Before I answer that question, let me quickly tell you what exactly an “IP address” is.
Well, an IP address is a unique number that is used to identify any device which is on a network. “IP” stands for Internet Protocol.
Microsoft defines an IP address as “a 32 bit number that uniquely identifies a host on a (TCP/IP) network.” A host could be any device on a network such as a computer, printer or a router. This 32 bit number is further broken down into 4 Octets. (Okay, 1 Octet = 8 Bits). Then, each Octet is converted into a decimal number and is separated by a dot. The value of each octet lies between 0 to 255, in decimal format or 00000000 to 11111111 in binary format. That is why the IP address is said to be displayed in something called “dotted decimal format”
So then, to make life easier for us, let’s just say that an IP address is a number which is used to uniquely identify our computer or printer or router on a network. (Whew!)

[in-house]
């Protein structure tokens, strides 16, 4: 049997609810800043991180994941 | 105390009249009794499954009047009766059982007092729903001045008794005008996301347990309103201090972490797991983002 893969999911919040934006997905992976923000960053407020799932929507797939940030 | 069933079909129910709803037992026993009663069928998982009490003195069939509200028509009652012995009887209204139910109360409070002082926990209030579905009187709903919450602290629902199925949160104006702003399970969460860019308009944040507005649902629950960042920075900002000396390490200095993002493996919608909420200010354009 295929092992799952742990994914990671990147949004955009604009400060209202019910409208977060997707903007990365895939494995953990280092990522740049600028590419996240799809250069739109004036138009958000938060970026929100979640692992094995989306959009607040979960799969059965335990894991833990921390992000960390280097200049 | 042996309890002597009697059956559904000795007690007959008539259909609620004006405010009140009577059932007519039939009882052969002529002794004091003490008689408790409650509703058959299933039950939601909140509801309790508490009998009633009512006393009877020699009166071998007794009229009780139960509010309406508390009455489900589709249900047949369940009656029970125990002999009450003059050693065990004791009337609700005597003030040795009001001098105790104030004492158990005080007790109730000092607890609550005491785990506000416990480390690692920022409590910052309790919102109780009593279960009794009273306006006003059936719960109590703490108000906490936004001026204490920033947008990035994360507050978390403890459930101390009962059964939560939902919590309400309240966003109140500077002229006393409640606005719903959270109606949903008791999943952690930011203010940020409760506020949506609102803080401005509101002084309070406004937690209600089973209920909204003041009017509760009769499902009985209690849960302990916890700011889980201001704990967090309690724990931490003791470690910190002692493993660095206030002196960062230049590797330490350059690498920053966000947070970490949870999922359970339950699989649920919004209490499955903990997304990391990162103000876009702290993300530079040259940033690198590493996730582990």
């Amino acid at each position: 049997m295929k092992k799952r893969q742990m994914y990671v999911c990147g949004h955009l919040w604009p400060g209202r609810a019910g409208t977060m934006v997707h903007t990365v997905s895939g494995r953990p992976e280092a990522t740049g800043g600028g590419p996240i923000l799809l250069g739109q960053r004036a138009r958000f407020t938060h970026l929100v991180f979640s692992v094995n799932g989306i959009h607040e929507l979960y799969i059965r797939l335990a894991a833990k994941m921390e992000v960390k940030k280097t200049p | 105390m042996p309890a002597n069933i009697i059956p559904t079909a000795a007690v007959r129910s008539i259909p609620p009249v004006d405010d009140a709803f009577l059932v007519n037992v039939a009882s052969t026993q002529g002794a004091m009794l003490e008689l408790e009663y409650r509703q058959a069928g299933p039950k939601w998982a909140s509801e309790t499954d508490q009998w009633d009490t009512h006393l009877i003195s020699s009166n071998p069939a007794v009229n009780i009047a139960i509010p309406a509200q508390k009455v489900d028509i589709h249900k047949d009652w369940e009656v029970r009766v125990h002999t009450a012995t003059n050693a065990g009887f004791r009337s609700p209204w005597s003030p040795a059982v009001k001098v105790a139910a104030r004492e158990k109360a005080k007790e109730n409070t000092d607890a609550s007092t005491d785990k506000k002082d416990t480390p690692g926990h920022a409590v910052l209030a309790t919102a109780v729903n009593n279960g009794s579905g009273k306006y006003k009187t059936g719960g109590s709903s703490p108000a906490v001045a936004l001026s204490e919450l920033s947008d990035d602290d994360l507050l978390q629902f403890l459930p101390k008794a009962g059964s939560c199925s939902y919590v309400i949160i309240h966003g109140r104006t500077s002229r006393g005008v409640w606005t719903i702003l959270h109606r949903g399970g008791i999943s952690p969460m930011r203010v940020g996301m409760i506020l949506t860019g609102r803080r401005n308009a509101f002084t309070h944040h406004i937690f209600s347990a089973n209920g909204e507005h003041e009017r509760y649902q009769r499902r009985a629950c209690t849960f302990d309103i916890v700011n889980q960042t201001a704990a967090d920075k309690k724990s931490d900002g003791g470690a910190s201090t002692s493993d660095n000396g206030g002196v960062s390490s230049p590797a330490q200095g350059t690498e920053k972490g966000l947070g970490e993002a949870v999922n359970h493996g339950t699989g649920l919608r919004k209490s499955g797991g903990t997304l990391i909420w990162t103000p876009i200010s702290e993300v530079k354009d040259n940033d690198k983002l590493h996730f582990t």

There are five different classes of IP addresses. But that is not relevant for this topic.
In order to find out the IP address of your computer:
Click on Start and go to Run. In the Run dialogue box type in CMD and click OK. And in the command (DOS) window that opens up, type in IPCONFIG and hit <Enter>. You’ll get to see something like this:
Once you have the IP address, you can just close the window by clicking on the X on the top right corner of the window.
The IP address can tell you many things. And if you are not able to connect to a network or the internet from your home, this is the first thing you would do – check the IP address of your computer. If you see an IP address that starts with 169.254.XX.XX, well, that’s not a good sign! I will be talking about network troubleshooting in a separate topic.